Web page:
The Rwanda Social Security Board (RSSB) is looking into selling off some of its multi-storey complexes in different towns upcountry.
However, officials at the pension body say no decision has been taken to sell off the plazas.
Confirming the development, Moses Kazoora, the director of communications at the pension body, said there are procedures to be followed in case a sale off is deemed the most viable solution.
“The option of selling the buildings is there and there are procedures to follow and get approval by the concerned authorities. The decision is not yet taken on (massive) sale but that’s part of the option as long as it makes business sense,” he said.
RSSB owns four multi-storey complexes (pension plazas) upcountry; in Nyanza, Southern Province, Karongi in the Western Province, Musanze in the Northern Province, and Rwamagana in the Eastern Province.
This is on top of other complexes the pension body owns in the City of Kigali, one of which has been bought by Zigama CSS.
However, lack of tenants for the buildings has been an issue, with the Auditor-General’s value for money report for 2013/14 raising the red flag after its findings showed that 85 per cent of the Nyanza Pensions Plaza was empty while 78 per cent of the Rwamagana Plaza had not been booked.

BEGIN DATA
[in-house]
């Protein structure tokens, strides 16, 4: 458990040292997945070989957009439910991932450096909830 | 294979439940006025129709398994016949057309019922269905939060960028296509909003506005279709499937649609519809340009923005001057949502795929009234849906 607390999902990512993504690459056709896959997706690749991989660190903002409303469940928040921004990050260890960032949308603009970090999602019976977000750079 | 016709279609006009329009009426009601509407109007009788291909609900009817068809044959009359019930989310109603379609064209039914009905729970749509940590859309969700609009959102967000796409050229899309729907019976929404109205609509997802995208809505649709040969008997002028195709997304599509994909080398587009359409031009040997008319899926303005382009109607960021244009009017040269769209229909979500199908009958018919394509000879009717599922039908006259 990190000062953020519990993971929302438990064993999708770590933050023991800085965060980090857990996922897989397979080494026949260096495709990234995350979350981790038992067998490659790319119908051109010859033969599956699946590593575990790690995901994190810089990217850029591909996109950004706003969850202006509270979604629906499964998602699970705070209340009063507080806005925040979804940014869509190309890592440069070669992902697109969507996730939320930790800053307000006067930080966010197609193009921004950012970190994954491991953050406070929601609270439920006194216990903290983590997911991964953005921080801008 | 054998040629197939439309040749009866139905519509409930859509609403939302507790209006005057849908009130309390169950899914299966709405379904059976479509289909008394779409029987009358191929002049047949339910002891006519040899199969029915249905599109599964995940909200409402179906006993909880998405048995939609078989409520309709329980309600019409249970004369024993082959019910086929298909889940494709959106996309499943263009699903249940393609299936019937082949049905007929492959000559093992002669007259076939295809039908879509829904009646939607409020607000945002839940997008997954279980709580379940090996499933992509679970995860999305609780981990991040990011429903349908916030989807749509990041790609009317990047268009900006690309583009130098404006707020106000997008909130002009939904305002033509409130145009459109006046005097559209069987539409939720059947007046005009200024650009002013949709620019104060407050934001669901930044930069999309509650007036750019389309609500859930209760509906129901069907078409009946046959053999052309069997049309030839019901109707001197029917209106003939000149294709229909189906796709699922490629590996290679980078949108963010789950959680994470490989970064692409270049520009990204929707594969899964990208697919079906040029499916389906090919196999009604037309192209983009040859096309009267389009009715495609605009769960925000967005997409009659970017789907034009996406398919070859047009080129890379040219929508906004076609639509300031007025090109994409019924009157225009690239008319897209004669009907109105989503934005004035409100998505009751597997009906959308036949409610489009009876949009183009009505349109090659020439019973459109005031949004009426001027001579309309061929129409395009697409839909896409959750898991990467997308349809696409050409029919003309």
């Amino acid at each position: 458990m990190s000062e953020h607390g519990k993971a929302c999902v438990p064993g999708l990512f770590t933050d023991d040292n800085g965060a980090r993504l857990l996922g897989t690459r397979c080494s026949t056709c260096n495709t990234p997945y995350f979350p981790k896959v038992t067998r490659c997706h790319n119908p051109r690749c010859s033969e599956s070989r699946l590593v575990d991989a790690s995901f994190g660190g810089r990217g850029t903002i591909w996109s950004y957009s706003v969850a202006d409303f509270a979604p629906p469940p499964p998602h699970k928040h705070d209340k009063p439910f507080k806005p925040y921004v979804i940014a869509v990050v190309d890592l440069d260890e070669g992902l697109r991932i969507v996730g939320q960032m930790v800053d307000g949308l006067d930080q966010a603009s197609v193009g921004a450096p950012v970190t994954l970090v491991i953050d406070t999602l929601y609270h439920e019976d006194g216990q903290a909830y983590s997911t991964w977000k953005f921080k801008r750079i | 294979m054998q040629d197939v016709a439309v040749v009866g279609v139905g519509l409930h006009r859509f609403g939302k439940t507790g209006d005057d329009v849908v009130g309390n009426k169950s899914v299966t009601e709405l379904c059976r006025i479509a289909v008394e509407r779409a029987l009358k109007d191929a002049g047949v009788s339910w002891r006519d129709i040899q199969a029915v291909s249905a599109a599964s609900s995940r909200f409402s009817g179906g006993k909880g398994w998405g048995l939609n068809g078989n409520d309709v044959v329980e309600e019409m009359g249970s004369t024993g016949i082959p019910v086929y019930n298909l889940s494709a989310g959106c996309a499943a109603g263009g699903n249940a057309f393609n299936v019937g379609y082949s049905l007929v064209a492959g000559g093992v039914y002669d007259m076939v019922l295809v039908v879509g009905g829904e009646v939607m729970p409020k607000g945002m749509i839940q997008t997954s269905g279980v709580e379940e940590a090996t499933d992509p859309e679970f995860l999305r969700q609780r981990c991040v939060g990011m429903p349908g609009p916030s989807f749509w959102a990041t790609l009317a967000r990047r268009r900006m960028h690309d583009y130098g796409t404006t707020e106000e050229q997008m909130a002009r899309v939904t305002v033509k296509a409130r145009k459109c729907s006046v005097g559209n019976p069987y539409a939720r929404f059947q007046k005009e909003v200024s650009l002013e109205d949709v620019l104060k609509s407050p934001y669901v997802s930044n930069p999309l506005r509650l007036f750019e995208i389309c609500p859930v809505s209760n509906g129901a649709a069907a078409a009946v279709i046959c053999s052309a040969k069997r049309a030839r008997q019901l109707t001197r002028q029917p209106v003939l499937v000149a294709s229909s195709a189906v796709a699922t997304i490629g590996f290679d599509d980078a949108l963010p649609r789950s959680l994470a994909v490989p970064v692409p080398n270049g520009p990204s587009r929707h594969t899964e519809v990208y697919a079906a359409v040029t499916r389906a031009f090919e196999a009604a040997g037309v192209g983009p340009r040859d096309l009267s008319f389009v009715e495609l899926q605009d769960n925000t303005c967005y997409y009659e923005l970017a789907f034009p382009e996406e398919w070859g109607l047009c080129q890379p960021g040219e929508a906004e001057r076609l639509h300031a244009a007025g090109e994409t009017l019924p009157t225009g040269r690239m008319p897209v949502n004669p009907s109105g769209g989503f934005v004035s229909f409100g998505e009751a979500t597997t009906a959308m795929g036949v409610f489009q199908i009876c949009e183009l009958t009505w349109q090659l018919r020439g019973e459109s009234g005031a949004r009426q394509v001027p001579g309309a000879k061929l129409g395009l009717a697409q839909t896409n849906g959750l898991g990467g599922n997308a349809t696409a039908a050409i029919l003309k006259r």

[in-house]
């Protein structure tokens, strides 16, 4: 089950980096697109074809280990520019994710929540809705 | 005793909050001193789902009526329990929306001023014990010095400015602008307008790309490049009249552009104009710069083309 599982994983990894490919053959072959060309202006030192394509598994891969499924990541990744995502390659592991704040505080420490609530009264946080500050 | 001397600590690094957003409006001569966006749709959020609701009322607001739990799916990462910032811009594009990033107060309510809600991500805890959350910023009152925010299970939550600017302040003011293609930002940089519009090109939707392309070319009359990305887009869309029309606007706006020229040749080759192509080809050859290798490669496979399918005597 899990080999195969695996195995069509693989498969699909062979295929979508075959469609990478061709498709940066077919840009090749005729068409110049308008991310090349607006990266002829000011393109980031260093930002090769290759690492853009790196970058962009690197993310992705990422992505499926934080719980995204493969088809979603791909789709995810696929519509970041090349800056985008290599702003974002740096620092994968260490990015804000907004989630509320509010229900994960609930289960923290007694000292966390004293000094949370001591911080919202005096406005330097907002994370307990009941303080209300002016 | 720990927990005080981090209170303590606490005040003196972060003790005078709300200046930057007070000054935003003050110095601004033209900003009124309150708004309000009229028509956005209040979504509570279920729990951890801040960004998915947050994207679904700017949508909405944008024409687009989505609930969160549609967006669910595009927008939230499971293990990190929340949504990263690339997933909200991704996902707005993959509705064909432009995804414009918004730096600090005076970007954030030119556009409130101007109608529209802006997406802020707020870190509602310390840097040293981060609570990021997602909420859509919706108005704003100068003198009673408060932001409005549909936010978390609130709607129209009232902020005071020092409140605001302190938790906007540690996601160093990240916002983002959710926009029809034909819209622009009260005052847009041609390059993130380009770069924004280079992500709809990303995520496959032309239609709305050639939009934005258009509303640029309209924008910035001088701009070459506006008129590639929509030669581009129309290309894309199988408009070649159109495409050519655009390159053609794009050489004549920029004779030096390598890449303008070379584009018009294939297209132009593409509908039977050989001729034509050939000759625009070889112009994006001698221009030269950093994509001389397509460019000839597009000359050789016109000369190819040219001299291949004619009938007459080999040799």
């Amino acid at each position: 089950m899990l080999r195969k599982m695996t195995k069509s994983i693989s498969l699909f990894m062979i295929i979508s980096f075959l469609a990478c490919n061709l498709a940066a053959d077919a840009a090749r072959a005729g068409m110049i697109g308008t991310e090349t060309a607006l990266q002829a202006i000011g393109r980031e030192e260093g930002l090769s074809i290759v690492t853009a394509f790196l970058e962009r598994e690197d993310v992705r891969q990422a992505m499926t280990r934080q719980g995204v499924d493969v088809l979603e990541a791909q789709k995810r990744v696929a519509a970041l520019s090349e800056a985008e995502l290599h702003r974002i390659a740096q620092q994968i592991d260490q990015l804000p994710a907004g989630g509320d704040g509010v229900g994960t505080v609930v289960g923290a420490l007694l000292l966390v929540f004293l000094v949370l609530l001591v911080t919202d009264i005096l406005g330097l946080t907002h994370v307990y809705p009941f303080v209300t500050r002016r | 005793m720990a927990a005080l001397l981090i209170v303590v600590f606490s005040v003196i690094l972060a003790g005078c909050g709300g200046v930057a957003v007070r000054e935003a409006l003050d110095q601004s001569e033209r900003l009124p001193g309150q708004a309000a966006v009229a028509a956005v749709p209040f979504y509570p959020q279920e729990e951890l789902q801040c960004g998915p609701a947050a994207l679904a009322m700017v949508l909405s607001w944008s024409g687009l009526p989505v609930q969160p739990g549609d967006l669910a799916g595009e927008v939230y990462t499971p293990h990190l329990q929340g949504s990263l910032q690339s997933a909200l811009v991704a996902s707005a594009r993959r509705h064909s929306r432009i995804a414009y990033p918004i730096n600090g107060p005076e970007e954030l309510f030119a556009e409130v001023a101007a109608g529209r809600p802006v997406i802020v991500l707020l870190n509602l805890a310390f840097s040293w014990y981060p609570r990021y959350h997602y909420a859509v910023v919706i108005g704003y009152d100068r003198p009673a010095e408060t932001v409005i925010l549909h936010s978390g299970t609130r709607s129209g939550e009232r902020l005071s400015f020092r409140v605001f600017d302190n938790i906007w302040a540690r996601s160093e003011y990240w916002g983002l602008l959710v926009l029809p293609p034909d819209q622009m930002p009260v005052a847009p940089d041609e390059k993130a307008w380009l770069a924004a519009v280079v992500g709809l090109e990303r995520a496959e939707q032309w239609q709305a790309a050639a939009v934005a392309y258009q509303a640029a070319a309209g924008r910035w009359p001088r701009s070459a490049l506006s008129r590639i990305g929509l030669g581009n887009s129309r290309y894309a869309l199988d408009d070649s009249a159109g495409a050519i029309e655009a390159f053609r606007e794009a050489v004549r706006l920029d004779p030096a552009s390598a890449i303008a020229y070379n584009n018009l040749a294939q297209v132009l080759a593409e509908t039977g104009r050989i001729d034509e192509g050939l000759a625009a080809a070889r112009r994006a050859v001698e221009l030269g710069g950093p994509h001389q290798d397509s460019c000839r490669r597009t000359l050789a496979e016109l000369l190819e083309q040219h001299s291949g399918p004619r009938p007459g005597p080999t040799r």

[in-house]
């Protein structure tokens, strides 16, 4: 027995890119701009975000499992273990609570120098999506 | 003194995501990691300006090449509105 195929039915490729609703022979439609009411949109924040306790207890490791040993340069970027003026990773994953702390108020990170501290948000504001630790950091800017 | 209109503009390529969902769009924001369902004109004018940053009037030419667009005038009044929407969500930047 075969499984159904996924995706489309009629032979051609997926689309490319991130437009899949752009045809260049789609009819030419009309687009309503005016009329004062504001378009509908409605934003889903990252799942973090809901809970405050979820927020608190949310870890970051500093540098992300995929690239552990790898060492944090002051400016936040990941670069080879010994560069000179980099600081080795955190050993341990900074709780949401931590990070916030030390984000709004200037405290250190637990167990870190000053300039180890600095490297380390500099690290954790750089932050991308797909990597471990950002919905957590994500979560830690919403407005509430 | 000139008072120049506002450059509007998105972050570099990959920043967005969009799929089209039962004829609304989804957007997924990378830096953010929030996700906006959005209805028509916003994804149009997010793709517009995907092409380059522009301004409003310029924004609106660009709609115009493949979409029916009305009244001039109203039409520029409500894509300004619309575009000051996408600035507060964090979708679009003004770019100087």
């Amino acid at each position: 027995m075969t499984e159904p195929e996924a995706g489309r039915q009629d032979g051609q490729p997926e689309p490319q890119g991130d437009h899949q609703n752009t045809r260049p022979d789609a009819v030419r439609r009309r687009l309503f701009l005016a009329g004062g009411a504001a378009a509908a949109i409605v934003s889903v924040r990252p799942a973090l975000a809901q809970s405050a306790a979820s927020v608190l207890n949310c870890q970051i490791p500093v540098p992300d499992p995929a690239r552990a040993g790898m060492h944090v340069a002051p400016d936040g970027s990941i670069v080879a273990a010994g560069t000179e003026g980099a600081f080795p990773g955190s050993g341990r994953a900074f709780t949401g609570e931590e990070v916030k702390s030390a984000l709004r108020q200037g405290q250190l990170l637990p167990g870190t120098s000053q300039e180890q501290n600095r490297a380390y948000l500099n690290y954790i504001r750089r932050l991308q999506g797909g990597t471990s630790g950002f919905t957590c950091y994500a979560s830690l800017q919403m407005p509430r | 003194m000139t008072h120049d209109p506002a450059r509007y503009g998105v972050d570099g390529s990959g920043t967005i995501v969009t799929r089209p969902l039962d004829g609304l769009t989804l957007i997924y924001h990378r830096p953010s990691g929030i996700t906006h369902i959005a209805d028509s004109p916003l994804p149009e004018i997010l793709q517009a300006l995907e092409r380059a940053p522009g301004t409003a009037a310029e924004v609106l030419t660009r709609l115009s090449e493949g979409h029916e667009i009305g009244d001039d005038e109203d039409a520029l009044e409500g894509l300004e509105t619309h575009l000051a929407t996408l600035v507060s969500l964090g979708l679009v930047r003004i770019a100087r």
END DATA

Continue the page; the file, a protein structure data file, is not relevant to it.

Despite that situation, Kazoora told The New Times, last week, that long term targets for the pension plazas’ occupancy will be achieved in the next few years, to ensure they have an occupancy rate of at least 80 per cent.
He said different strategies to increase tenants in the upcountry pension plazas have been put in place, including the increase of publicity campaigns and promotions for the plazas by the Management of Properties at RSSB.
“The issue of occupancy rate in upcountry plazas has been always a priority. This is evidenced by some of them that are already at 53 per cent occupancy and clients are still coming,” Kazoora said.
“We are expecting the plazas to be occupied at 80 per cent in the next few years as these investments were made on a long term basis.”
The official dismissed claims that RSSB rent is too high to attract tenants.
“The low occupancy rate is not about high rent fare; the buildings are priced competitively in relation to the neighbouring houses of the same nature. It should rather be questioned on the basis of their location,” he said.
The RSSB has spent about 30 per cent of its investment portfolio on real estate development, with officials at the board aiming to compete with other real estate developers in the growing market that presents opportunities in the housing industry while also contributing towards infrastructure development in the country.